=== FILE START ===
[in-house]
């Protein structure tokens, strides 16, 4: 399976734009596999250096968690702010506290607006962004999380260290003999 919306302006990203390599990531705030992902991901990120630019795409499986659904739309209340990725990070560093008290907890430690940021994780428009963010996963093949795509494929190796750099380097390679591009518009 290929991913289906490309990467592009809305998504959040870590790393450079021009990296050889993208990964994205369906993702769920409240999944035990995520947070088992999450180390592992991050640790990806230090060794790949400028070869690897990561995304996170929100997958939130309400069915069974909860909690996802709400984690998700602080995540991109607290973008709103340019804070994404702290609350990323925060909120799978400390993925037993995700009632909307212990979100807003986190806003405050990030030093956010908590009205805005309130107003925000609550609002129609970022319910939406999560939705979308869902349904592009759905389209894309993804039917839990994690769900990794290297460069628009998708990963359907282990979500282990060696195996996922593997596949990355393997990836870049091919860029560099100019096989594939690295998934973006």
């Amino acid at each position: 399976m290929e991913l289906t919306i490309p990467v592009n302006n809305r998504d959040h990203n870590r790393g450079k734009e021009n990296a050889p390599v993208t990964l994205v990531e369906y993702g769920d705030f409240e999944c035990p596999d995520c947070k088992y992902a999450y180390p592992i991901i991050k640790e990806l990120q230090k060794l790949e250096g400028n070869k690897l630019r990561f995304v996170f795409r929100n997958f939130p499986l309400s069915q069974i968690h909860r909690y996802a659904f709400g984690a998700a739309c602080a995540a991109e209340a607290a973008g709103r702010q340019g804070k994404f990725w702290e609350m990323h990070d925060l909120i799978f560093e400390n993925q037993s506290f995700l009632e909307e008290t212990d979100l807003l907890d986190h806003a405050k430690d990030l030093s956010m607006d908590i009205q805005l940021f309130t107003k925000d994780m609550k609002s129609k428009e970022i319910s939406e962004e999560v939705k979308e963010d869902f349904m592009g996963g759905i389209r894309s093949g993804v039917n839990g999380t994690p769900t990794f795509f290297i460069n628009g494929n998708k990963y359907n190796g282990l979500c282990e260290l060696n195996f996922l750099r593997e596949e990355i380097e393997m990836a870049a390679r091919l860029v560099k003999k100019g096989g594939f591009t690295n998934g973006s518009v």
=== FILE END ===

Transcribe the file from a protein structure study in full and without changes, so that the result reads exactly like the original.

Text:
[in-house]
């Protein structure tokens, strides 16, 4: 399976734009596999250096968690702010506290607006962004999380260290003999 919306302006990203390599990531705030992902991901990120630019795409499986659904739309209340990725990070560093008290907890430690940021994780428009963010996963093949795509494929190796750099380097390679591009518009 290929991913289906490309990467592009809305998504959040870590790393450079021009990296050889993208990964994205369906993702769920409240999944035990995520947070088992999450180390592992991050640790990806230090060794790949400028070869690897990561995304996170929100997958939130309400069915069974909860909690996802709400984690998700602080995540991109607290973008709103340019804070994404702290609350990323925060909120799978400390993925037993995700009632909307212990979100807003986190806003405050990030030093956010908590009205805005309130107003925000609550609002129609970022319910939406999560939705979308869902349904592009759905389209894309993804039917839990994690769900990794290297460069628009998708990963359907282990979500282990060696195996996922593997596949990355393997990836870049091919860029560099100019096989594939690295998934973006």
């Amino acid at each position: 399976m290929e991913l289906t919306i490309p990467v592009n302006n809305r998504d959040h990203n870590r790393g450079k734009e021009n990296a050889p390599v993208t990964l994205v990531e369906y993702g769920d705030f409240e999944c035990p596999d995520c947070k088992y992902a999450y180390p592992i991901i991050k640790e990806l990120q230090k060794l790949e250096g400028n070869k690897l630019r990561f995304v996170f795409r929100n997958f939130p499986l309400s069915q069974i968690h909860r909690y996802a659904f709400g984690a998700a739309c602080a995540a991109e209340a607290a973008g709103r702010q340019g804070k994404f990725w702290e609350m990323h990070d925060l909120i799978f560093e400390n993925q037993s506290f995700l009632e909307e008290t212990d979100l807003l907890d986190h806003a405050k430690d990030l030093s956010m607006d908590i009205q805005l940021f309130t107003k925000d994780m609550k609002s129609k428009e970022i319910s939406e962004e999560v939705k979308e963010d869902f349904m592009g996963g759905i389209r894309s093949g993804v039917n839990g999380t994690p769900t990794f795509f290297i460069n628009g494929n998708k990963y359907n190796g282990l979500c282990e260290l060696n195996f996922l750099r593997e596949e990355i380097e393997m990836a870049a390679r091919l860029v560099k003999k100019g096989g594939f591009t690295n998934g973006s518009v």